More than six million Rwandans are heading to the polls to vote on a referendum on proposed constitutional changes to allow President Paul Kagame to run for a third term. An estimated 38,000 Rwandans living abroad voted on 17 December, with results expected early next week.
The referendum was scheduled earlier in December after the parliament backed a proposal to amend article 101 and allow Kagame to run in the 2017 election. He has been president of Rwanda since 2000 and, at present, is bound by the constitution to step down after serving two consecutive seven-year terms.
However, some 3.8 million Rwandans are believed to have signed a petition calling for a third term for Kagame. The leader – seen by many as the man who stopped the genocide that caused the death of at least 800,000 Tutsis and moderate Hutus in 1994 – said he will make a decision on the future of his political career after the referendum.
Should voters approve the constitutional changes, Kagame could be re-elected in 2017 and stay in power for two subsequent five-year terms under the terms of the amendment, potentially until 2034.
Some analysts have argued Kagame is likely to be able to run in 2017 election. Many people want him to stay in power, as they have been experiencing peace and economic development.
On the other side, Kagame has been accused of cracking down on political opponents and freedom of speech, implementing a climate of fear. The government denies these allegations claiming a change of the constitution is the result of the population's will.
A delegation of foreign envoys in Rwanda expressed concern at the speed with which the referendum was being held as well as the lack of public debate. However, Senator Tito Rutaremara told diplomats the debate on the referendum started five years ago and Rwandans had time to understand and discuss their options.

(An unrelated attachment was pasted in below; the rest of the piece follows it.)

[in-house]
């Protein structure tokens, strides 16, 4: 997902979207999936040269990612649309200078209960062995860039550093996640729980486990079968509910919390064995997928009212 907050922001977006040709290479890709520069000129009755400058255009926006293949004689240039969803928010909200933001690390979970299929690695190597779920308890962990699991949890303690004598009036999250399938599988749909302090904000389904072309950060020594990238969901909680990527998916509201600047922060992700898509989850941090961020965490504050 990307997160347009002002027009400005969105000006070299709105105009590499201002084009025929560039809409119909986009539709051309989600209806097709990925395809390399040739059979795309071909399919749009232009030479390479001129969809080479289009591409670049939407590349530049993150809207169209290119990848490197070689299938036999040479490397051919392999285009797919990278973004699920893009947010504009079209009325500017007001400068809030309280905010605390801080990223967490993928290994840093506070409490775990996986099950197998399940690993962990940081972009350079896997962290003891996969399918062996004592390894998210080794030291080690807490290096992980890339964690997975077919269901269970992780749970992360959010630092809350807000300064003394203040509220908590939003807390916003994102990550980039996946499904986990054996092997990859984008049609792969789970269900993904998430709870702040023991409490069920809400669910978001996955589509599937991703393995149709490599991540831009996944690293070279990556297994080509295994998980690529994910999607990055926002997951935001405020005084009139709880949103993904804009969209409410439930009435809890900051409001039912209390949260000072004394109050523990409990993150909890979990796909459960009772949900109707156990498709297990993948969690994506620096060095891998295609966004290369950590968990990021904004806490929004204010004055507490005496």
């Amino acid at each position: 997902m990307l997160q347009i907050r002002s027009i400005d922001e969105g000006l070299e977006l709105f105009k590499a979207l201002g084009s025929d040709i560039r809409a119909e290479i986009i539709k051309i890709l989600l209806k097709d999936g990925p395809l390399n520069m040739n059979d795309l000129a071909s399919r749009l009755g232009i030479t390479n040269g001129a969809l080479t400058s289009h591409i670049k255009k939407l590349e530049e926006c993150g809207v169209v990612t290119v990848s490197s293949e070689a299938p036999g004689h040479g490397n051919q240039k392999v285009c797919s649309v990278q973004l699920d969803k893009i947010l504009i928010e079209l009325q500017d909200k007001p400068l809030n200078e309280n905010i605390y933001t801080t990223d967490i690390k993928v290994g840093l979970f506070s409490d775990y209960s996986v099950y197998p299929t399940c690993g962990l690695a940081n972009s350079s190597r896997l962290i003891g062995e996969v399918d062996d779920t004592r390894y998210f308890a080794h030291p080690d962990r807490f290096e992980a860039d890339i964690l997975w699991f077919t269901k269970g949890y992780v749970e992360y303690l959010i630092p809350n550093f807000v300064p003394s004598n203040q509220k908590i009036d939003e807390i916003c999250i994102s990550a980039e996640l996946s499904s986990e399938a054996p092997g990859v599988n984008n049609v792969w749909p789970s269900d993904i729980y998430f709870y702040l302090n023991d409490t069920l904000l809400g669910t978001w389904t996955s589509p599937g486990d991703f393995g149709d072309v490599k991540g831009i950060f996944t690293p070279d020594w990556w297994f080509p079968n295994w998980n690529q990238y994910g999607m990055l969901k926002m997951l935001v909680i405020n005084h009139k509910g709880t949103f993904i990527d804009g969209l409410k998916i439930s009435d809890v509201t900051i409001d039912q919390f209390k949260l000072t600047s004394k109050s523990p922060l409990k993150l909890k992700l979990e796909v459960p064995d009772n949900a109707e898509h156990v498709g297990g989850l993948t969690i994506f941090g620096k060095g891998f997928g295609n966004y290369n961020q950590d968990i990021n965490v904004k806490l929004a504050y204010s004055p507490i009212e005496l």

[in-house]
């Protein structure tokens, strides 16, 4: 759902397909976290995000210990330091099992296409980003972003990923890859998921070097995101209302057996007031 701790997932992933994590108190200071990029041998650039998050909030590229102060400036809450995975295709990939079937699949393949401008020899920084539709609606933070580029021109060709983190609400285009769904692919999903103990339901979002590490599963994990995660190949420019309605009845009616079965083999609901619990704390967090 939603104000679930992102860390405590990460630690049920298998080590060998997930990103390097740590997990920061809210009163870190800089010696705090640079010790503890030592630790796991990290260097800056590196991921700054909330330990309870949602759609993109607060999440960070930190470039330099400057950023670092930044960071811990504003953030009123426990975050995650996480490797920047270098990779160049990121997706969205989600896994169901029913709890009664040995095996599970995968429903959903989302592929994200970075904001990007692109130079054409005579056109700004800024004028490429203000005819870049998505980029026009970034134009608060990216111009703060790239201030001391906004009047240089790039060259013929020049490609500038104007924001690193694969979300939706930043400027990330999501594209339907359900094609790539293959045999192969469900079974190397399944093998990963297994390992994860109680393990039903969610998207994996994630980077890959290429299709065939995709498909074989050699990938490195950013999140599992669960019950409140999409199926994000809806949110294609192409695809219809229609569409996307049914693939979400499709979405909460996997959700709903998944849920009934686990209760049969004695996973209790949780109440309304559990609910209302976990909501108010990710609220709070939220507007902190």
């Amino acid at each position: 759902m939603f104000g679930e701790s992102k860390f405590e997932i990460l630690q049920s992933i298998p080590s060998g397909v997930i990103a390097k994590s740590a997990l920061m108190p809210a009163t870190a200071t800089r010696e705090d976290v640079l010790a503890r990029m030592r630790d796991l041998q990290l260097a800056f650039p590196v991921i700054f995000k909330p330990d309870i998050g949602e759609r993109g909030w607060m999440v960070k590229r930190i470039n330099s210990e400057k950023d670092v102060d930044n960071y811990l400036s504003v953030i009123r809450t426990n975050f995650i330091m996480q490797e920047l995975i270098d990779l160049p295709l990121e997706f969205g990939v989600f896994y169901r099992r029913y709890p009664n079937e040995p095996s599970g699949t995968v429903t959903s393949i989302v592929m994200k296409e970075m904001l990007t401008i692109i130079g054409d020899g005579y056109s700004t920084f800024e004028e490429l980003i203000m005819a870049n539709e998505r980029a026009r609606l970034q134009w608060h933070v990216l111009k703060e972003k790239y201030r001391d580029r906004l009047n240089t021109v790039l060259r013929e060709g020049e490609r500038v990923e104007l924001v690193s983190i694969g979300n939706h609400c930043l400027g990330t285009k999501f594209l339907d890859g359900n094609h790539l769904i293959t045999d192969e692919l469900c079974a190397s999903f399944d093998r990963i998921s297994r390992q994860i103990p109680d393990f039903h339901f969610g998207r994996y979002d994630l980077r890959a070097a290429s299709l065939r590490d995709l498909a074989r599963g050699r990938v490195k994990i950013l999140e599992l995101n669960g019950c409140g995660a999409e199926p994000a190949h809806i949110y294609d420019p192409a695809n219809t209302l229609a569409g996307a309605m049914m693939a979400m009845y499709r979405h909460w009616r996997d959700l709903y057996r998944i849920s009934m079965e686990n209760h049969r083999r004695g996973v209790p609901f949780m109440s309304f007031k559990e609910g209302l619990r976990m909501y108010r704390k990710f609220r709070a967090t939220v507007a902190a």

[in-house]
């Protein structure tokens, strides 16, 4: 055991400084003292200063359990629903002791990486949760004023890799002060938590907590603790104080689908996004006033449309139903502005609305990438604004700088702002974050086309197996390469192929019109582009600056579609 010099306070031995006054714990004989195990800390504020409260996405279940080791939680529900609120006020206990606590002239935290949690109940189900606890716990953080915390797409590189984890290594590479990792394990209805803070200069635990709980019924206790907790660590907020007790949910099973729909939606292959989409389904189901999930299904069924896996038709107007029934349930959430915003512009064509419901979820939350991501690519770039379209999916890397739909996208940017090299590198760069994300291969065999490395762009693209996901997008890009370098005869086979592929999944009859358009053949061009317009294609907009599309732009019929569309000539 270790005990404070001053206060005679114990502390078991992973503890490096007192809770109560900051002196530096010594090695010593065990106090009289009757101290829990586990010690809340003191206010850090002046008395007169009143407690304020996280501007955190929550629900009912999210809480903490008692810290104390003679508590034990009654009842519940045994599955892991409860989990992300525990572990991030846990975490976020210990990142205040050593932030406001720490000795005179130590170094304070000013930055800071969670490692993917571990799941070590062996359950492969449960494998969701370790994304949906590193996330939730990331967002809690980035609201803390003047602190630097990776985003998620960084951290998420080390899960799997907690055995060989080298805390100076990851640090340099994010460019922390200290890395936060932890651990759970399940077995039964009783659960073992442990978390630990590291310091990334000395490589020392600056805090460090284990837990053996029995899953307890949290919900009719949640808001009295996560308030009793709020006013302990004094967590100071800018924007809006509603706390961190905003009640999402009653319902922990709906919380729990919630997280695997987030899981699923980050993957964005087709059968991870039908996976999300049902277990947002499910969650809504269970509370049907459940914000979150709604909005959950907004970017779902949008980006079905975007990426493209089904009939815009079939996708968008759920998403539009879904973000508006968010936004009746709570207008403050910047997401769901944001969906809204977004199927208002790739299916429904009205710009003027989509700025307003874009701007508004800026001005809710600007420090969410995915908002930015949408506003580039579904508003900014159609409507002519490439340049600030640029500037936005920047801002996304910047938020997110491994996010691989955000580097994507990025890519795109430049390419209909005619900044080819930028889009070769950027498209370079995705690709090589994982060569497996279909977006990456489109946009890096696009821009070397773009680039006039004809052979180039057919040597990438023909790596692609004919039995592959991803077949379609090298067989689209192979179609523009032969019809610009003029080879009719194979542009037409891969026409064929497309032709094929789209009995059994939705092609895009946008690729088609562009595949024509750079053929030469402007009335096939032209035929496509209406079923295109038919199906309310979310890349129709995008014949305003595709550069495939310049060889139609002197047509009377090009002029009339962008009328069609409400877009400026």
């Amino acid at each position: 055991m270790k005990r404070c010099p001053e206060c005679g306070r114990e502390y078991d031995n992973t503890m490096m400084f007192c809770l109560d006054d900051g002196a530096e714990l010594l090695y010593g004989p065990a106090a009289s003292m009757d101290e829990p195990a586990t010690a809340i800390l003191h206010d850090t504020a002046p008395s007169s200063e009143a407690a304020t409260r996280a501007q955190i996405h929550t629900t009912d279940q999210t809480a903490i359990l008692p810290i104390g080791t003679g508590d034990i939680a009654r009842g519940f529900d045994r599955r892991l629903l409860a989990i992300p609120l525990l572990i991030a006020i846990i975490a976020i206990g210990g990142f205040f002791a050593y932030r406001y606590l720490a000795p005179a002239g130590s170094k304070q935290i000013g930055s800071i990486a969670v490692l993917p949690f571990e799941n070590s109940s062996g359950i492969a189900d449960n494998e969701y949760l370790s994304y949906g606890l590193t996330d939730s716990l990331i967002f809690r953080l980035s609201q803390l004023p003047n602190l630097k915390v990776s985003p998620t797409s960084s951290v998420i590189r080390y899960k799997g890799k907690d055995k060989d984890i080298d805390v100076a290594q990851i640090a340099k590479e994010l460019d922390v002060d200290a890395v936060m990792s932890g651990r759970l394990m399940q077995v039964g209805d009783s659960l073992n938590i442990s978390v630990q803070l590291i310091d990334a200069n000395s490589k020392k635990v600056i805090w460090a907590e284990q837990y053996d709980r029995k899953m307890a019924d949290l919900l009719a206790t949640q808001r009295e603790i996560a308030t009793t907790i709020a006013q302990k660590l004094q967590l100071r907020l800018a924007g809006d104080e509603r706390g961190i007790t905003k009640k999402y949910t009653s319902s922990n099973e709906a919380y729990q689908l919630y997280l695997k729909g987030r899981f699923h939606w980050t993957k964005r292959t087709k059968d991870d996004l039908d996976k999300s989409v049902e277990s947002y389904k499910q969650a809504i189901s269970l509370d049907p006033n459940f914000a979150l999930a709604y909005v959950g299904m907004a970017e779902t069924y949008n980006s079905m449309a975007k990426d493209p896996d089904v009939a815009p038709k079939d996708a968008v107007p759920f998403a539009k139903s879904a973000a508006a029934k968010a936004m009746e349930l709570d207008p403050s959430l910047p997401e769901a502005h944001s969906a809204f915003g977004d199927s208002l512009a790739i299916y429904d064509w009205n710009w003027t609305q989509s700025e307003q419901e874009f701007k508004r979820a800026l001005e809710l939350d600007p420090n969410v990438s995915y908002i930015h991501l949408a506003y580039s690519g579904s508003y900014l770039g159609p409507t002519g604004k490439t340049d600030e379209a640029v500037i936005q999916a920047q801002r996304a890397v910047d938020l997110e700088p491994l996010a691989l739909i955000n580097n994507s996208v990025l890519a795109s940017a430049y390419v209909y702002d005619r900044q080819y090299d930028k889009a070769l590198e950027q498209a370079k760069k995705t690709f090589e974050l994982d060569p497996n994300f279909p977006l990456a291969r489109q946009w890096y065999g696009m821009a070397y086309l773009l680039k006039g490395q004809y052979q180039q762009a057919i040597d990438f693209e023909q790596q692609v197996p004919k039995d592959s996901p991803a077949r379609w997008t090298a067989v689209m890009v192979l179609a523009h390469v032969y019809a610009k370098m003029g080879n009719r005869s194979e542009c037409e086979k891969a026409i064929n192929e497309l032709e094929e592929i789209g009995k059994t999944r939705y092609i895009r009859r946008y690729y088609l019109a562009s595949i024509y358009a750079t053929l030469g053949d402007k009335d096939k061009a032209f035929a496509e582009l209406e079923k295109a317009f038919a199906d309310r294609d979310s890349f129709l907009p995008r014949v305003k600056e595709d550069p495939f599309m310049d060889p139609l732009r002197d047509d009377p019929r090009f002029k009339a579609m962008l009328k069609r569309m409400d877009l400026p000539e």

Speaking to IBTimes UK, Rutaremara said: "The referendum has been asked by the population. Nearly four million people signed the petition and this is why Rwanda is holding a referendum. It is legal and guaranteed by the constitution."
Frank Habineza, leader of the country's only opposition party – the Democratic Green Party of Rwanda (DGPR) – told IBTimes UK he is against the changes. He said: "Many people are saying that since 3.8 million petitioned the parliament to change the constitution, they will vote 'yes'. It's about 60% of all the voters. But also I know that those figures were not verified so I think even the 'no' side has a chance to win."
He added that his party will run in the 2017 election even if constitutional changes are approved: "The party will present a candidate; that could be me or some else."
Phil Clark, reader in international politics at Soas University, told IBTimes UK the current scenario in Rwanda goes beyond the fact people are simply either pro or anti-Kagame. He said: "Over the 13 years, I've been researching in the Rwandan countryside, people's political views have been much more complex than that.
"There are concerns over Kagame staying too long in power. At the same time, many people fear what may happen if he leaves, given Rwanda's history of violent transitions.
"There is also broad recognition of Kagame's, and the Rwanda Patriotic Front's, ability to improve the lives of everyday Rwandans, especially in terms of education, healthcare and the general stability of the country. Many Rwandans hold all of these views simultaneously, which reflects the country's complex history and the complexity of people's lives today."